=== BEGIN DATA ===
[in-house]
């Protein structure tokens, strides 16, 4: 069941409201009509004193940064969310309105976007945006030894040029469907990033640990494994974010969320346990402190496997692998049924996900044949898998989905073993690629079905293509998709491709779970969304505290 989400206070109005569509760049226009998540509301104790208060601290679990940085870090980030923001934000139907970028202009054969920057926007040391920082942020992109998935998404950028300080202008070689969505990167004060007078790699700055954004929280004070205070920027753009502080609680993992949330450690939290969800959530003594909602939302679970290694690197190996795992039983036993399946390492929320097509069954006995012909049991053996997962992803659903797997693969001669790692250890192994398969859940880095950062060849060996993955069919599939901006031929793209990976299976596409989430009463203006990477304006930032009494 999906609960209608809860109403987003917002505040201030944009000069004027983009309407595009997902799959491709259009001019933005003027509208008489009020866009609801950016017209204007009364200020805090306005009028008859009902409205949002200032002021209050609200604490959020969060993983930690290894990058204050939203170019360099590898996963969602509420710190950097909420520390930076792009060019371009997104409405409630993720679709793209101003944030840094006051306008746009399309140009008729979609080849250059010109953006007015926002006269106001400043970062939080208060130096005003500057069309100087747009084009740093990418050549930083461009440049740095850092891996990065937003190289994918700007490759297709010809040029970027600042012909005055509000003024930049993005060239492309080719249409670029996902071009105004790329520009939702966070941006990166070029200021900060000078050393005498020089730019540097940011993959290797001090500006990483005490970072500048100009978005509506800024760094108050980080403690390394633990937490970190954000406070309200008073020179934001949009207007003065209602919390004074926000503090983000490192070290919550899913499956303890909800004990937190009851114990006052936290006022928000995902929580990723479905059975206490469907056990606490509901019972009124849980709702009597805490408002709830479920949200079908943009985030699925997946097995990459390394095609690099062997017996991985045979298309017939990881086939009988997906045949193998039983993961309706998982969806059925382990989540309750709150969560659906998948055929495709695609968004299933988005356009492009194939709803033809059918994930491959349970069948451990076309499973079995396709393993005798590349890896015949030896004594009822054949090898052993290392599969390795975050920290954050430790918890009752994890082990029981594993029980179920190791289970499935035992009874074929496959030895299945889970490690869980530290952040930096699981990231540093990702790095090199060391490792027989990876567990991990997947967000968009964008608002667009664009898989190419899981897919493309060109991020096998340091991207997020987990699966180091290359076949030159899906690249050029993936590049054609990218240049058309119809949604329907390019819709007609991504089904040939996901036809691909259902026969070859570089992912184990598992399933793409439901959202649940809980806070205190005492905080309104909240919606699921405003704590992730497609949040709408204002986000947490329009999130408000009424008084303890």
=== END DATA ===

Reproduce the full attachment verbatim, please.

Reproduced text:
[in-house]
């Protein structure tokens, strides 16, 4: 069941409201009509004193940064969310309105976007945006030894040029469907990033640990494994974010969320346990402190496997692998049924996900044949898998989905073993690629079905293509998709491709779970969304505290 989400206070109005569509760049226009998540509301104790208060601290679990940085870090980030923001934000139907970028202009054969920057926007040391920082942020992109998935998404950028300080202008070689969505990167004060007078790699700055954004929280004070205070920027753009502080609680993992949330450690939290969800959530003594909602939302679970290694690197190996795992039983036993399946390492929320097509069954006995012909049991053996997962992803659903797997693969001669790692250890192994398969859940880095950062060849060996993955069919599939901006031929793209990976299976596409989430009463203006990477304006930032009494 999906609960209608809860109403987003917002505040201030944009000069004027983009309407595009997902799959491709259009001019933005003027509208008489009020866009609801950016017209204007009364200020805090306005009028008859009902409205949002200032002021209050609200604490959020969060993983930690290894990058204050939203170019360099590898996963969602509420710190950097909420520390930076792009060019371009997104409405409630993720679709793209101003944030840094006051306008746009399309140009008729979609080849250059010109953006007015926002006269106001400043970062939080208060130096005003500057069309100087747009084009740093990418050549930083461009440049740095850092891996990065937003190289994918700007490759297709010809040029970027600042012909005055509000003024930049993005060239492309080719249409670029996902071009105004790329520009939702966070941006990166070029200021900060000078050393005498020089730019540097940011993959290797001090500006990483005490970072500048100009978005509506800024760094108050980080403690390394633990937490970190954000406070309200008073020179934001949009207007003065209602919390004074926000503090983000490192070290919550899913499956303890909800004990937190009851114990006052936290006022928000995902929580990723479905059975206490469907056990606490509901019972009124849980709702009597805490408002709830479920949200079908943009985030699925997946097995990459390394095609690099062997017996991985045979298309017939990881086939009988997906045949193998039983993961309706998982969806059925382990989540309750709150969560659906998948055929495709695609968004299933988005356009492009194939709803033809059918994930491959349970069948451990076309499973079995396709393993005798590349890896015949030896004594009822054949090898052993290392599969390795975050920290954050430790918890009752994890082990029981594993029980179920190791289970499935035992009874074929496959030895299945889970490690869980530290952040930096699981990231540093990702790095090199060391490792027989990876567990991990997947967000968009964008608002667009664009898989190419899981897919493309060109991020096998340091991207997020987990699966180091290359076949030159899906690249050029993936590049054609990218240049058309119809949604329907390019819709007609991504089904040939996901036809691909259902026969070859570089992912184990598992399933793409439901959202649940809980806070205190005492905080309104909240919606699921405003704590992730497609949040709408204002986000947490329009999130408000009424008084303890």